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Some people just love to cause grief. Trolls are part of the social media landscape. They come in many different forms and can sometimes be difficult to identify from real customers. As a business, trolls aren’t just annoying for you, they can do serious damage to your reputation. By antagonizing legitimate users, they create negative experiences — and even though they aren’t your fault, those negative experiences stick.
When trolls slide into the comments sections or Twitter threads, they present a unique challenge for social media managers. On the surface, it’s a simple issue. However, deleting every troll comment and blocking troll accounts is not only exhaustively time-consuming, but potentially a missed opportunity to endear your business to legitimate audiences.
The Current Situation
Many social media platforms are feeling the pressure to clean up their community and help users avoid offensive and hateful content. Some, like Twitter, have made updates to that effect. Twitter’s algorithm updates work to identify potentially harmful content and hide it behind a collapsible tag.
Algorithms, however, are imperfect. They might always be imperfect when it comes to analyzing and approximating human behavior.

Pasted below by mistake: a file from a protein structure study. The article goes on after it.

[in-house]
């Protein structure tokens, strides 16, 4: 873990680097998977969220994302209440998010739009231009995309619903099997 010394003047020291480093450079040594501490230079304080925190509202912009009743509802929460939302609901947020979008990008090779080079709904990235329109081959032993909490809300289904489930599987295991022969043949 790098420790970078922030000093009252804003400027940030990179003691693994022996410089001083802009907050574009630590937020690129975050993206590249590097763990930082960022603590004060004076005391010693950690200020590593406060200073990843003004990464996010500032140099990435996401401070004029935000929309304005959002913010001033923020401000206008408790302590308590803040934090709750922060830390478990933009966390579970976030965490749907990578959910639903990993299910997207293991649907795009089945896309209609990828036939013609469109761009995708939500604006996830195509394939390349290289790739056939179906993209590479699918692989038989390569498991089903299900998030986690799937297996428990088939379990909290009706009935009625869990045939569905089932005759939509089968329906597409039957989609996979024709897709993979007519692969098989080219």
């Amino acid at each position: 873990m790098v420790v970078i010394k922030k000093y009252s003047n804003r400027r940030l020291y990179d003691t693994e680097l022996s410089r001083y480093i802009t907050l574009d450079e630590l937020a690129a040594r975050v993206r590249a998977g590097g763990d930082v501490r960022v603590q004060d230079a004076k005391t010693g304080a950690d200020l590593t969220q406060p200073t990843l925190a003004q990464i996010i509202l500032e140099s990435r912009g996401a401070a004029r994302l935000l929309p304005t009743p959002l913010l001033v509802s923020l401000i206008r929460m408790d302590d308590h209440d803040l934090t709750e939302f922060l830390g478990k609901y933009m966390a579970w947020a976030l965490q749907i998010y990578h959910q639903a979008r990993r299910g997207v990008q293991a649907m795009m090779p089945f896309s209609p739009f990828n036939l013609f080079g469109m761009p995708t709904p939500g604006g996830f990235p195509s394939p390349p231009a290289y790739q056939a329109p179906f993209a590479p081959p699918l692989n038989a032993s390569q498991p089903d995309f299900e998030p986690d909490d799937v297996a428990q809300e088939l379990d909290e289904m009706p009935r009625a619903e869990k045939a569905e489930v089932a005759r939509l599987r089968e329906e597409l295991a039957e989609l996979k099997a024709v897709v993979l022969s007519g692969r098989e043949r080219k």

Most platforms also have a report function that users can leverage to voice complaints about a specific post or comment. In many situations, troll comments will be pushed out of view, or reported so often that they get removed.
However, report functions don’t always work well, either. Facebook is becoming famous for inconsistent and incorrect decision making when it comes to hate speech on their platform.
So it’s a good idea to get out ahead of trolls yourself. But how?
The Most Obvious Answer May Not Work Well
The first thing you might think of doing is manually removing, reporting, and blocking comments from trolls. But as your audience grows, that’s going to prove far too time-consuming. Moderation and comment curation is one of the best ways to create productive discussion spaces. However many platforms limit the control you have over what other people post, and depending on the scope of your business, comment moderation may be something you just can’t afford to do.
The other easy option is to leave them alone. Your audience is smart, they know a troll when they see one, and the comments of other people aren’t your responsibility. This is all mostly true, however, many trolls are very good at making comments that appear to be “real arguments” on the surface, just for the purposes of derailing a discussion and creating an argument. Then, people get sucked in and your comments section turns into a flame war between legitimate users who are not trolling.
Trolls are there to cause suffering. It’s their goal, and when that suffering happens in relation to your content, it chases people away from your brand.
Alternative Strategies: Respond and Engage Carefully
You might be thinking that responding to a troll is the absolute last thing you want to do. After all, everyone says “don’t feed the trolls” but the fact is that in some circumstances, actively responding to hatred can become a net positive for your business.